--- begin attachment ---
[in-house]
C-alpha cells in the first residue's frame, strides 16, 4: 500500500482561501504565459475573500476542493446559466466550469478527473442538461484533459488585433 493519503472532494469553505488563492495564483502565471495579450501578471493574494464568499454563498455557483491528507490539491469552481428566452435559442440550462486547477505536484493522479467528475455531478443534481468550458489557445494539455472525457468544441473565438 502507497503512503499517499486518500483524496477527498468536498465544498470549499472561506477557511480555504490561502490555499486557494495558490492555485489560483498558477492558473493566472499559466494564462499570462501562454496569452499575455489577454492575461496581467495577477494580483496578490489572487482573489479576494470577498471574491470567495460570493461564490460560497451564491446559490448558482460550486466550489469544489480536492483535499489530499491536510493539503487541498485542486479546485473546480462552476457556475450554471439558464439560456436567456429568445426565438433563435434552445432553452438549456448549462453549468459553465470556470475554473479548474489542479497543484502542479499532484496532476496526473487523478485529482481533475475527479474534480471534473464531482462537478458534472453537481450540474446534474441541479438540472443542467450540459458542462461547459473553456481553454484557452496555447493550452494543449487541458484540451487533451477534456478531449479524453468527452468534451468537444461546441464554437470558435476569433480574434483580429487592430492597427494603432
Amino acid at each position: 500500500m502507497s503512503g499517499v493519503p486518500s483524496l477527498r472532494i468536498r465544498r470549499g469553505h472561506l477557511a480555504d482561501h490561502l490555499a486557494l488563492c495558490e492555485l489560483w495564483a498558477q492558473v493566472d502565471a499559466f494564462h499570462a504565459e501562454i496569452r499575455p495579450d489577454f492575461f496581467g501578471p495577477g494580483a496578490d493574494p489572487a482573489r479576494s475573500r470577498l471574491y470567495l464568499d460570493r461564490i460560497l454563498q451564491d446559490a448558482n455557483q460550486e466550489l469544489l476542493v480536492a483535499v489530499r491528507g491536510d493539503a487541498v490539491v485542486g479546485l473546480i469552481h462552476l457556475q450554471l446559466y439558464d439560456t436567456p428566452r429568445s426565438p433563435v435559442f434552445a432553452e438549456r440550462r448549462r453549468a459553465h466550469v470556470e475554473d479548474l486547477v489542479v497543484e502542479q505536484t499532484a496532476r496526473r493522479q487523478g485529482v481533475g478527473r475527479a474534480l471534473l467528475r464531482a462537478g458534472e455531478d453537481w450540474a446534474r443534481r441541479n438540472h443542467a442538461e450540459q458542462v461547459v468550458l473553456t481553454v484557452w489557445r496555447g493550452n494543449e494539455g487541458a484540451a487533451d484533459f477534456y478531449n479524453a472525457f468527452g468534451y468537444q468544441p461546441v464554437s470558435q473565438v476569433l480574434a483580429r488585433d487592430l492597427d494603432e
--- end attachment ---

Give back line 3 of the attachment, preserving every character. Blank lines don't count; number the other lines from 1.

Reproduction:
Amino acid at each position: 500500500m502507497s503512503g499517499v493519503p486518500s483524496l477527498r472532494i468536498r465544498r470549499g469553505h472561506l477557511a480555504d482561501h490561502l490555499a486557494l488563492c495558490e492555485l489560483w495564483a498558477q492558473v493566472d502565471a499559466f494564462h499570462a504565459e501562454i496569452r499575455p495579450d489577454f492575461f496581467g501578471p495577477g494580483a496578490d493574494p489572487a482573489r479576494s475573500r470577498l471574491y470567495l464568499d460570493r461564490i460560497l454563498q451564491d446559490a448558482n455557483q460550486e466550489l469544489l476542493v480536492a483535499v489530499r491528507g491536510d493539503a487541498v490539491v485542486g479546485l473546480i469552481h462552476l457556475q450554471l446559466y439558464d439560456t436567456p428566452r429568445s426565438p433563435v435559442f434552445a432553452e438549456r440550462r448549462r453549468a459553465h466550469v470556470e475554473d479548474l486547477v489542479v497543484e502542479q505536484t499532484a496532476r496526473r493522479q487523478g485529482v481533475g478527473r475527479a474534480l471534473l467528475r464531482a462537478g458534472e455531478d453537481w450540474a446534474r443534481r441541479n438540472h443542467a442538461e450540459q458542462v461547459v468550458l473553456t481553454v484557452w489557445r496555447g493550452n494543449e494539455g487541458a484540451a487533451d484533459f477534456y478531449n479524453a472525457f468527452g468534451y468537444q468544441p461546441v464554437s470558435q473565438v476569433l480574434a483580429r488585433d487592430l492597427d494603432e